Articles: CPU

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The last few years we’ve been watching AMD’s processor department lose its ground in terms of its presence in traditional PCs. The company is preaching about the importance of mobile and embedded solutions while keeping silent on desktop CPU issues. What we see is that AMD first lost the top-end CPU market to its rival and now they are already talking about only offering low-end desktop processors with integrated graphics. At least, this is implied by the proposed roadmap where we have no updates in the flagship FX series but do see more focus on accelerated processing units (APUs) which combine x86 and graphics cores within a single semiconductor die. Against this background, AMD’s new APU design, codenamed Kaveri, comes out as the company’s key processor product in 2014. Building on the ideas implemented in the Trinity and Richland APUs, the Kaveri is going to be viewed critically in this article since we remain loyal fans of desktop PCs.

There’s nothing particularly bad about AMD’s shifting its focus to processors with integrated graphics. After all, the majority of Intel’s desktop CPUs have the same internal design. The problem is that AMD, unlike Intel, does not strive to push the performance bar higher, preferring to set other priorities. The FX series was about multicore processors handling a lot of computing threads simultaneously. Now, with the APU having fewer x86 cores, the integrated graphics core comes to the fore. The Kaveri is optimized for affordable mobile gadgets, so it is supposed to sport a high performance-per-watt ratio. And this ratio is being improved not by increasing performance but by lowering power consumption and heat dissipation, which is now limited to 35 or even 15 watts.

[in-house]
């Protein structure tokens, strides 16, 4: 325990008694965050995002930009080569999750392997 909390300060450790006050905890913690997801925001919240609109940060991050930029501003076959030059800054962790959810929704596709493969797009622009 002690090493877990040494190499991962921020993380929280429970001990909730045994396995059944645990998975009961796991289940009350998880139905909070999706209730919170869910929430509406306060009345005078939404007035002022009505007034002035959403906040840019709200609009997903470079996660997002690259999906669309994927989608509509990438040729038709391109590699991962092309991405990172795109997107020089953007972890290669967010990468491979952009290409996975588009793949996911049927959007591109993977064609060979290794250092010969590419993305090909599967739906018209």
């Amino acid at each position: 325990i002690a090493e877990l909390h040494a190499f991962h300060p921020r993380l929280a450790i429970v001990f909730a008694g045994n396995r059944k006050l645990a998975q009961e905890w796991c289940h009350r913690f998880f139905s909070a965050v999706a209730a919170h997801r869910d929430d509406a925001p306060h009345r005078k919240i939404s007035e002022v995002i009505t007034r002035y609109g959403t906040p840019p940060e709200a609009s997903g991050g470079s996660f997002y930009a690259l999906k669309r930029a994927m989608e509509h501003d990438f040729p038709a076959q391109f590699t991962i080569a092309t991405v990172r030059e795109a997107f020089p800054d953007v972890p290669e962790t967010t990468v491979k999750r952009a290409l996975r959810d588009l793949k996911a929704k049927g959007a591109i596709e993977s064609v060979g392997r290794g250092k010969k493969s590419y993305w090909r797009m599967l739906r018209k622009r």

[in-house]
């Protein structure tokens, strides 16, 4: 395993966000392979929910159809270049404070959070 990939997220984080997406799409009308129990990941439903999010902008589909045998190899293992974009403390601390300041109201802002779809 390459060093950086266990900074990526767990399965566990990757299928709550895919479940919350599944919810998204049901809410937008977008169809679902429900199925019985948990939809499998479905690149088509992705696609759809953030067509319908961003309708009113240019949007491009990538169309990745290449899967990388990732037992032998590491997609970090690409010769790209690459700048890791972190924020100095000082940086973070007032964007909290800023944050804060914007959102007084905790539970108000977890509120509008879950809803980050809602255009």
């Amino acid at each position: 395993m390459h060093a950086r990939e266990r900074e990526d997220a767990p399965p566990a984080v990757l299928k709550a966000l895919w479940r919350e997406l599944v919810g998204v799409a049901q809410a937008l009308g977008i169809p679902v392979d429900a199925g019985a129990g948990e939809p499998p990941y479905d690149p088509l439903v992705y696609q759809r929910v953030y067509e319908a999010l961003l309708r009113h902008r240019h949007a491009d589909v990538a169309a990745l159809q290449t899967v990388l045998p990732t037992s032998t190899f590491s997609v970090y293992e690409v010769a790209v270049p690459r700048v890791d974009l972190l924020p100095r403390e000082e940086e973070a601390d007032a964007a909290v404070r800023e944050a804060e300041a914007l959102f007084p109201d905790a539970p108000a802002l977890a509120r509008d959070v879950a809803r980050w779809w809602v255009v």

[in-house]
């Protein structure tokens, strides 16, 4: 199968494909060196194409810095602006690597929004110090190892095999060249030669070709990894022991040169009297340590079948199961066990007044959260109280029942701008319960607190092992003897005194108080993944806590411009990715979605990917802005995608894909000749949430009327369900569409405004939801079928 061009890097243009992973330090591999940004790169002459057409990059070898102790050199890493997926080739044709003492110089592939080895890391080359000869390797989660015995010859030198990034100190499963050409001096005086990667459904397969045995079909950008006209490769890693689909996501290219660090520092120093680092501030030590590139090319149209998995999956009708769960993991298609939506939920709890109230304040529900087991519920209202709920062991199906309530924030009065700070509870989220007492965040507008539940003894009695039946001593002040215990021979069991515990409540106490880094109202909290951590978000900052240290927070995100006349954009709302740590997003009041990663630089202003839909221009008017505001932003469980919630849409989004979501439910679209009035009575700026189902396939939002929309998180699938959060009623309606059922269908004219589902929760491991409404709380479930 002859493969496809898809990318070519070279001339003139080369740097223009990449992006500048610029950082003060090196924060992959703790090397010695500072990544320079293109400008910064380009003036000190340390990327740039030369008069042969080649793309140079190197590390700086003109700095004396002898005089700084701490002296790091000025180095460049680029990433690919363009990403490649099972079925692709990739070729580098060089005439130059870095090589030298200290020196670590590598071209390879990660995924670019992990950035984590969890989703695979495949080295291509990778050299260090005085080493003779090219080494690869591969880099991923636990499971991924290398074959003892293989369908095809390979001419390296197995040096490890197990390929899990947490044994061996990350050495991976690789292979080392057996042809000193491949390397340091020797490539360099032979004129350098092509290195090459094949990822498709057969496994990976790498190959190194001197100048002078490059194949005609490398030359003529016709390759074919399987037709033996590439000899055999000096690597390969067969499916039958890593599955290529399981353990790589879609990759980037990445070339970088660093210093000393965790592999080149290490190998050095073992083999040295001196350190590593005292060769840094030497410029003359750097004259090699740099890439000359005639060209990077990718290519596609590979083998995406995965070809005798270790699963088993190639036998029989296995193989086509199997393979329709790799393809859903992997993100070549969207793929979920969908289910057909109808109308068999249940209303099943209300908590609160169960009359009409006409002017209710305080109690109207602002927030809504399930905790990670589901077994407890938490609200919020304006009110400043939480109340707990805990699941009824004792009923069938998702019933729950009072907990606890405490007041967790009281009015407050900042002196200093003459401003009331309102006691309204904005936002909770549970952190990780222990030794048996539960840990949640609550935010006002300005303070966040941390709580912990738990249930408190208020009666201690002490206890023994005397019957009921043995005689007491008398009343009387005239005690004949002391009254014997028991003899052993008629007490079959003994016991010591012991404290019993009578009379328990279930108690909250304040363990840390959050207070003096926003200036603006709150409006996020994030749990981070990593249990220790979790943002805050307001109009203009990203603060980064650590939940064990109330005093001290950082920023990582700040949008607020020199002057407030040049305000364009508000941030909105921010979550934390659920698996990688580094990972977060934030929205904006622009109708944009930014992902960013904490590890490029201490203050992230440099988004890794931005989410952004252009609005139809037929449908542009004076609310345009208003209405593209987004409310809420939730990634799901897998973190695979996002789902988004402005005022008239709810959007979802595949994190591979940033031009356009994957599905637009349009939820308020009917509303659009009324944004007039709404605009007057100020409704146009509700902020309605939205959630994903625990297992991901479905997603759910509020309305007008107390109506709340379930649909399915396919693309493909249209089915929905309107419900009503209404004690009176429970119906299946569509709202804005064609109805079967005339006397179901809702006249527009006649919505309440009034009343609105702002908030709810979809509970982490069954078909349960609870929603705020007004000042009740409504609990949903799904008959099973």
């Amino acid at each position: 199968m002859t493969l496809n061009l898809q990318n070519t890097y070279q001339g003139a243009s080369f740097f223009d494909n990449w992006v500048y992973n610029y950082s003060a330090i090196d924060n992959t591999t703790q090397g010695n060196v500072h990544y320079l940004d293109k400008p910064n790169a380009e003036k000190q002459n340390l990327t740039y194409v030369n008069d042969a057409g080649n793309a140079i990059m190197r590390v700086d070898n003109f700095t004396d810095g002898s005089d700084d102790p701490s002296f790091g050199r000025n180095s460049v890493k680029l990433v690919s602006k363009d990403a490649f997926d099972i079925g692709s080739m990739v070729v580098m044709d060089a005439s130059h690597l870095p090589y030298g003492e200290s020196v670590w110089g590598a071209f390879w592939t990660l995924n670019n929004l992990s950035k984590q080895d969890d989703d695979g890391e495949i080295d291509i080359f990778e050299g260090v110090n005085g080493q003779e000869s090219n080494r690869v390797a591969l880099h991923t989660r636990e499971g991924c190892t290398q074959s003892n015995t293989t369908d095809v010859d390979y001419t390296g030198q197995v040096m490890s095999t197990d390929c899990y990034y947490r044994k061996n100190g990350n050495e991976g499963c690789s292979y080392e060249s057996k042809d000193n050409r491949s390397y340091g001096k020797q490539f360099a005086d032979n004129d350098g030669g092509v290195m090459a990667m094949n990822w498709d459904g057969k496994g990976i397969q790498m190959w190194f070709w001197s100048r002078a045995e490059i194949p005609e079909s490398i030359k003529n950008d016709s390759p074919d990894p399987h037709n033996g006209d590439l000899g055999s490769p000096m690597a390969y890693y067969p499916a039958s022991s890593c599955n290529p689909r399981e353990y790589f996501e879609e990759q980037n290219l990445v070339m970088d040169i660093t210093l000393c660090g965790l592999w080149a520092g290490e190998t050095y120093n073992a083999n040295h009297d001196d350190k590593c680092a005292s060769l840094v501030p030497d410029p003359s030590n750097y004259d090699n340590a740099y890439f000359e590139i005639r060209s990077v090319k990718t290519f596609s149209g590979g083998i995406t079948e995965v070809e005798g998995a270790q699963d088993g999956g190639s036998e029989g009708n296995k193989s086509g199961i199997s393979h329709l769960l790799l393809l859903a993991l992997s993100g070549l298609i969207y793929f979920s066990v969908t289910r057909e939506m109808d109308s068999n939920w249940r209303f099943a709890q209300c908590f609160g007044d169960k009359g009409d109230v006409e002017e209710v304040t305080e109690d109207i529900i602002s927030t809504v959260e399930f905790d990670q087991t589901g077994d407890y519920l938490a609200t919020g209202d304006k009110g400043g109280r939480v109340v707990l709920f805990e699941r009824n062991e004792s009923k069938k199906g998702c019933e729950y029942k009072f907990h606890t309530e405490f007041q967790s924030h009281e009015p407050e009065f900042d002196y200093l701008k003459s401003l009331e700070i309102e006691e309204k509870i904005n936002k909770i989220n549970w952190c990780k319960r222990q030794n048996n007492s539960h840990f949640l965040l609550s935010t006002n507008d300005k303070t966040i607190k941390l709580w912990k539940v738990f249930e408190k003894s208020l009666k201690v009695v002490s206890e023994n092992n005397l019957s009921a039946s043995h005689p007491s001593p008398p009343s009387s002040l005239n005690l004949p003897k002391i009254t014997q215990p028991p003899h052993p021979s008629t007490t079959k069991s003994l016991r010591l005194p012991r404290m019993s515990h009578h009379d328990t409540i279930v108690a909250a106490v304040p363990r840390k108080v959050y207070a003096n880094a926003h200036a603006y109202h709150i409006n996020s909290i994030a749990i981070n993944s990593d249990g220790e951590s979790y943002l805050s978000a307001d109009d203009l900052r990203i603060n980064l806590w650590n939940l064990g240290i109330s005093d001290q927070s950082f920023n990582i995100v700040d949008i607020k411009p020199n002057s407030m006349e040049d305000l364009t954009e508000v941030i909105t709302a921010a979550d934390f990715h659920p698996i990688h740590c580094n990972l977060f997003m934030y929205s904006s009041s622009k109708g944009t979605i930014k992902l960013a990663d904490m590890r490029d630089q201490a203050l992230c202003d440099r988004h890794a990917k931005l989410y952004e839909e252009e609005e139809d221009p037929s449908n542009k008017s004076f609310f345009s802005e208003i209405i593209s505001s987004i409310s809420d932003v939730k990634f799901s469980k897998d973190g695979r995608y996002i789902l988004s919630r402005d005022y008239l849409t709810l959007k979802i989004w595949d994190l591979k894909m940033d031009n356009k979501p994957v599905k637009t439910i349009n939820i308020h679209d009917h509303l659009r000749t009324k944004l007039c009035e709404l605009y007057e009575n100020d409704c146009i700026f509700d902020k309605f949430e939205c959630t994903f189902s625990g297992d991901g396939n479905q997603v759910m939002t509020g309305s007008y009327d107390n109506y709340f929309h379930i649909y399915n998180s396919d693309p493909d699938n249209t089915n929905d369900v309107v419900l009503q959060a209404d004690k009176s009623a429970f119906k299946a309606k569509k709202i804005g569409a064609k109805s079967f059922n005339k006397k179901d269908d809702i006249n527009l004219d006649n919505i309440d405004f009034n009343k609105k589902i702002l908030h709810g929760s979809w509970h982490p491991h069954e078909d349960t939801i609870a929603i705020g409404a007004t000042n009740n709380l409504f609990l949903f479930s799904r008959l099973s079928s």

Desktop users are offered special versions of the Kaveri design with a TDP up to 95 watts, yet AMD doesn’t even claim that they deliver high performance, talking instead about certain new capabilities. Judging by everything we know about it, the Kaveri can’t bring about any changes to the desktop processor market. The new series, just like AMD’s previous APUs, consists of affordable products for home, office and entry-level gaming computers.

It would be wrong to say that the Kaveri is absolutely unexciting for desktop users, though. It features a new version of the Bulldozer microarchitecture, codenamed Steamroller. Its graphics core is now based on the GCN design. And the APU at large complies with the heterogeneous system architecture (HSA) specs. Even though these innovations can’t make the new processors interesting for gamers or enthusiasts, they are quite exciting in their own way. At least, they show us what direction AMD is going in and may even suggest whether AMD will ever return to developing high-performance desktop processors as a top priority.

There are two desktop Kaveri-based products available since the beginning of 2014: A10-7850K and A10-7700K. They are not shipped in mass quantities, yet their availability is not a problem. We will be discussing the senior model which works at higher clock rates and features the most shader processors in its integrated graphics core. In other words, the A10-7850K is the fastest modern APU from AMD. Both models have a TDP of 95 watts.

There exists a third Kaveri-based desktop APU which features a TDP of 65 watts. This energy-efficient A8-7600 model is yet unavailable in retail, so we will review it at some other time.

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